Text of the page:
Veterans who have risked their lives for their country on the battlefield often confront another insidious foe once they return to home: an overbearing, uncaring and duplicitous Department of Veterans Affairs bureaucracy that can inflict nearly as much pain and suffering under a barrage of paperwork as any bullet or improvised explosive device. That's the conclusion of a scathing 9th U.S. District Court of Appeals ruling this month that attacked the VA for its climate of "unchecked incompetence," which holds up well-earned benefits in a cruel waiting game to delay providing services in the expectation needy veterans will die, often by their own hand, before they get what their country owes them.
It is estimated that 18 veterans commit suicide every day and another 1,000 veterans attempt to take their lives every month — a tragic reminder of the unrelenting byproduct of combat long after the soldiers have been off the battlefield. But many of these lives might be spared if only the VA did not subject veterans seeking benefits and treatment, as the court noted, to the agency's "labyrinthine process" of applying for the services they are entitled to receive.
The ruling, which overturned a 2008 federal court verdict, noted one out of three returning veterans from the wars in Iraq and Afghanistan, often serving multiple deployments, seeks some form of mental health counseling service from the VA. And for good reason, since veterans are 3.2 times as likely to commit suicide as the general population.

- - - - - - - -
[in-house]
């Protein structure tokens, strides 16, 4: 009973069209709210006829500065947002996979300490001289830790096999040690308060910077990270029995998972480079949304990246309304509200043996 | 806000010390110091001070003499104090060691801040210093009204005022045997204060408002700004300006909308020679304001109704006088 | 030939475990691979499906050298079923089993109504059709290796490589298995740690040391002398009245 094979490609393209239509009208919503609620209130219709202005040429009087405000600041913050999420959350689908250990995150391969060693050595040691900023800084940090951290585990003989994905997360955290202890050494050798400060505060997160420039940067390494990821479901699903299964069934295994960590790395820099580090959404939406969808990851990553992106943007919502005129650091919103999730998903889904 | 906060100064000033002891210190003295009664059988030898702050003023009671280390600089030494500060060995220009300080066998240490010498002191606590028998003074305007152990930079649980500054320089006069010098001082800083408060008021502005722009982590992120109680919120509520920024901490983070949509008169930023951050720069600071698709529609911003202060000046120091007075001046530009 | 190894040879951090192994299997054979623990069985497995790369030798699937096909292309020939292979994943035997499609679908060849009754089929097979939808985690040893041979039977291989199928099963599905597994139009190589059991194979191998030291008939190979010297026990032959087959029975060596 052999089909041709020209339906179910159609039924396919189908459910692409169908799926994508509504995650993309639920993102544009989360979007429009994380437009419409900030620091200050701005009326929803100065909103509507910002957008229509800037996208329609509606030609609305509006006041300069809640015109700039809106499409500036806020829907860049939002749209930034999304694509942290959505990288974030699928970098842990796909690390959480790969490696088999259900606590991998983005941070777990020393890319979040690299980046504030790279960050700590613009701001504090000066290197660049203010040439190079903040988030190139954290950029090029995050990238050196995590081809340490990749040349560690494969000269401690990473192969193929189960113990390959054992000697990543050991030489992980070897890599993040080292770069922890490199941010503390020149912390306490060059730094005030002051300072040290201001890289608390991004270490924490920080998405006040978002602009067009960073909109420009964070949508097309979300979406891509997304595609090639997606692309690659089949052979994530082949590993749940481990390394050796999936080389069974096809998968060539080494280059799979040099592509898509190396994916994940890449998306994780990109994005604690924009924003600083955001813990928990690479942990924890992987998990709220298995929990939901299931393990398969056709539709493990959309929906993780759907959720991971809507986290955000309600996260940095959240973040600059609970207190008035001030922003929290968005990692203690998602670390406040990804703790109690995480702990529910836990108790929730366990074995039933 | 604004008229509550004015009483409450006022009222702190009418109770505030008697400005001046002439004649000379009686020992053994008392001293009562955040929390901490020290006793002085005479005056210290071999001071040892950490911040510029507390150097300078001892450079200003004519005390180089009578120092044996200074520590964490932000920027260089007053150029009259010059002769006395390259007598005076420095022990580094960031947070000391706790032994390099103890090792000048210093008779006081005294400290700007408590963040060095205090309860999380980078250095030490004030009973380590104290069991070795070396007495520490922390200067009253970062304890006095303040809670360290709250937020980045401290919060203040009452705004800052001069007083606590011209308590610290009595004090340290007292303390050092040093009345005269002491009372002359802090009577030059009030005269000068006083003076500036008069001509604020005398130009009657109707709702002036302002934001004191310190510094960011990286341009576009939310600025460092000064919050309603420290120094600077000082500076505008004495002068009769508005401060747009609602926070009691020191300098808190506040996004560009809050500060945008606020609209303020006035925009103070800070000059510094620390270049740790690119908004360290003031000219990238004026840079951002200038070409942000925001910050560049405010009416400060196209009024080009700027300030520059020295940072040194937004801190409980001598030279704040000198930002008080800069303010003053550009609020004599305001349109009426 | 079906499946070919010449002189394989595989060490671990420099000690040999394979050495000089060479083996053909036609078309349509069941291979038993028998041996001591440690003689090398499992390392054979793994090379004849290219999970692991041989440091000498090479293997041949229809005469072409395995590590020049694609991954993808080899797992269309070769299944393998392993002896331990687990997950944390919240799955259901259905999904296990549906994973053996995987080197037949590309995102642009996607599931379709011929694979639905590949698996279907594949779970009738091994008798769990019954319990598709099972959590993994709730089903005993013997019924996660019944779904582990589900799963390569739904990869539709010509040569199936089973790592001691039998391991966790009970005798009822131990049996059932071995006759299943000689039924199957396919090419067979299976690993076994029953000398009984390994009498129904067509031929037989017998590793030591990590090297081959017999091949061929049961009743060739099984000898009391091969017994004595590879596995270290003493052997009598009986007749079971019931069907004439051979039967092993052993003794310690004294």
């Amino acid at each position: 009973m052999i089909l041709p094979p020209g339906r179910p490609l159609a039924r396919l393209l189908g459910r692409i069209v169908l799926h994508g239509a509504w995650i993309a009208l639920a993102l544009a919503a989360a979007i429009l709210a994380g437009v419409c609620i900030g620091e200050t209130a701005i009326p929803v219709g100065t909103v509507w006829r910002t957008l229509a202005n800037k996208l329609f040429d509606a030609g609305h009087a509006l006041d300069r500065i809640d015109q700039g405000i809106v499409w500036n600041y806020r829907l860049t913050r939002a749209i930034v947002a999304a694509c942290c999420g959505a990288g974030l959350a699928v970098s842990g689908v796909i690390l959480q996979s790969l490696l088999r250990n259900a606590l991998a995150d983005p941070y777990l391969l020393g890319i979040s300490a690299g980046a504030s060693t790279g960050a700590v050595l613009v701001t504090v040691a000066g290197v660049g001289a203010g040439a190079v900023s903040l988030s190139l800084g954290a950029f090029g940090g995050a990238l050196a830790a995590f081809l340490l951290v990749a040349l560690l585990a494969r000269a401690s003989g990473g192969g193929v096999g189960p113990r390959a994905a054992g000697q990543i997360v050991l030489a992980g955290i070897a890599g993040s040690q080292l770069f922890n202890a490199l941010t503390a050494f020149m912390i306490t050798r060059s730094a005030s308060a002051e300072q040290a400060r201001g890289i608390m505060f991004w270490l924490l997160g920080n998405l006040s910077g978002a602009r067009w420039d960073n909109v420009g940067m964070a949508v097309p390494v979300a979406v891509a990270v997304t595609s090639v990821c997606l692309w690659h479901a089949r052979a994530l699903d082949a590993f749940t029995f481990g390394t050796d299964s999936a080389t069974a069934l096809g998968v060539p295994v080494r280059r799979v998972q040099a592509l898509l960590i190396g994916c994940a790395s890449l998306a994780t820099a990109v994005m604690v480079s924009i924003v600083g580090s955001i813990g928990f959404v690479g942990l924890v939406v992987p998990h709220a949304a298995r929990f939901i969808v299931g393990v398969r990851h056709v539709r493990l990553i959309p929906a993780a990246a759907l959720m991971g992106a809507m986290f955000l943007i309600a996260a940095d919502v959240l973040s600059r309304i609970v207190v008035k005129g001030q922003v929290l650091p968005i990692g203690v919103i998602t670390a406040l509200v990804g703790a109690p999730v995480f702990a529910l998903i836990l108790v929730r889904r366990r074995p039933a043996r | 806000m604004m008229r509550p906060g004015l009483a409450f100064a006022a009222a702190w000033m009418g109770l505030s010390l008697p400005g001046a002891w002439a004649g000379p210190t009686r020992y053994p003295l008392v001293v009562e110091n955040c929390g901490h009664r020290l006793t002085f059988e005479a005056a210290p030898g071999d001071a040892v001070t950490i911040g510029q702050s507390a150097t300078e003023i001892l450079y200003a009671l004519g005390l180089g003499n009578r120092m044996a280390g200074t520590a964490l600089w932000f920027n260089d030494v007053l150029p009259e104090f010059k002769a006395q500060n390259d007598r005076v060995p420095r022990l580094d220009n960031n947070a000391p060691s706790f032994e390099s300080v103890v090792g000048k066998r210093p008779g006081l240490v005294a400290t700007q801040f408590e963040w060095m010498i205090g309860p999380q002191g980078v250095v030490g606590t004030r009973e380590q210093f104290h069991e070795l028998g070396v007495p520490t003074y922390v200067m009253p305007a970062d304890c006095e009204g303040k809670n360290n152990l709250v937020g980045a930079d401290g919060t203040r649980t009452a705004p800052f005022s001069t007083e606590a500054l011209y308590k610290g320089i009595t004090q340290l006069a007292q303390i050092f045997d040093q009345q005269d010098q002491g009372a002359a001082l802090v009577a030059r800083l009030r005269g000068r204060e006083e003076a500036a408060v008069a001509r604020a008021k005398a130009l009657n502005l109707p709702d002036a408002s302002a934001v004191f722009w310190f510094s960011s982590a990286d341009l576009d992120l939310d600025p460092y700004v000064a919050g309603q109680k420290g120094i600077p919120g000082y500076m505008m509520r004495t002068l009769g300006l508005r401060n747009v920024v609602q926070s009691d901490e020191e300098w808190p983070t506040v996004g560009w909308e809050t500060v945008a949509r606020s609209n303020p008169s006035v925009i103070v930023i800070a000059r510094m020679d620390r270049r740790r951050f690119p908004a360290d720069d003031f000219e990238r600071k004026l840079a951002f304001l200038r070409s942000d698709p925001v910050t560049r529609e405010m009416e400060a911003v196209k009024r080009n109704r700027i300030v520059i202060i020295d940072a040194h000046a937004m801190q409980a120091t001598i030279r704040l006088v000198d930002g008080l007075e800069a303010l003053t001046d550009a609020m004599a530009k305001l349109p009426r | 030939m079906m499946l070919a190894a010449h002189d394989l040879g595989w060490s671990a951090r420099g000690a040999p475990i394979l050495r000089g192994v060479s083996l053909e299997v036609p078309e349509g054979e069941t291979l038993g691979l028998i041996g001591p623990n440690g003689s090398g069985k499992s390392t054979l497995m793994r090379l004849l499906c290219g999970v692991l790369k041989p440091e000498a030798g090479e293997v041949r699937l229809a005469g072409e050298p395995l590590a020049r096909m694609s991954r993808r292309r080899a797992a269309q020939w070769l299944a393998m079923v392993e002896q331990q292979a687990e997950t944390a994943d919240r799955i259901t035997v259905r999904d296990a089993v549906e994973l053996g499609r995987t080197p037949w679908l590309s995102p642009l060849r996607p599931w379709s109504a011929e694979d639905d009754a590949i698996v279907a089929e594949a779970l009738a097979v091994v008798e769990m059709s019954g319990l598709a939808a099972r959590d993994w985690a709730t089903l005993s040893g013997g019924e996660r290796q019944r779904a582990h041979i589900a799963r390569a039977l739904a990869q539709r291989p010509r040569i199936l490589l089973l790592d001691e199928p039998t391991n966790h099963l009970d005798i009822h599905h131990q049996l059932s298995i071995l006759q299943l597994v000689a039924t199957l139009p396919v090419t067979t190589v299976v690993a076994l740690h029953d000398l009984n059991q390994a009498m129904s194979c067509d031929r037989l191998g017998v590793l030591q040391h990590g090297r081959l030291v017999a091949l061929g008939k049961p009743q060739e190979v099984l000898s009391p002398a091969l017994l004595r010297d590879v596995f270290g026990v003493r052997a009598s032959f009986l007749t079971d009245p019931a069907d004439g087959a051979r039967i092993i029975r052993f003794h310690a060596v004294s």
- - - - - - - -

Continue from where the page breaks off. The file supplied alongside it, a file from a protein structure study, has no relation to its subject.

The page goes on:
That help can be long in coming, as the court noted during one six- month period in 2008 when more than 85,000 veterans were on a waiting list for mental health services. It is a wait that can take as long as 1,419 days, or 3.9 years, to deal the bureaucratic paperwork challenge of filing a claim, getting it approved and then confronting a draconian appeals process if the claim is denied.
Indeed, during one six-month period the court examined, 1,467 veterans died while their VA appeals for service were pending. It shouldn't take years to honor the service of the nation's men and women in uniform, who have given so much and only ask of their government to be helped in coping with the mental scars of war.
In ordering the VA to simplify and speed up the claims process, the court should finally accomplish what the government has so abysmally failed to recognize — namely that a troubled mind left untreated can often pose a threat as deadly to our veterans as any enemy hiding in the shadows.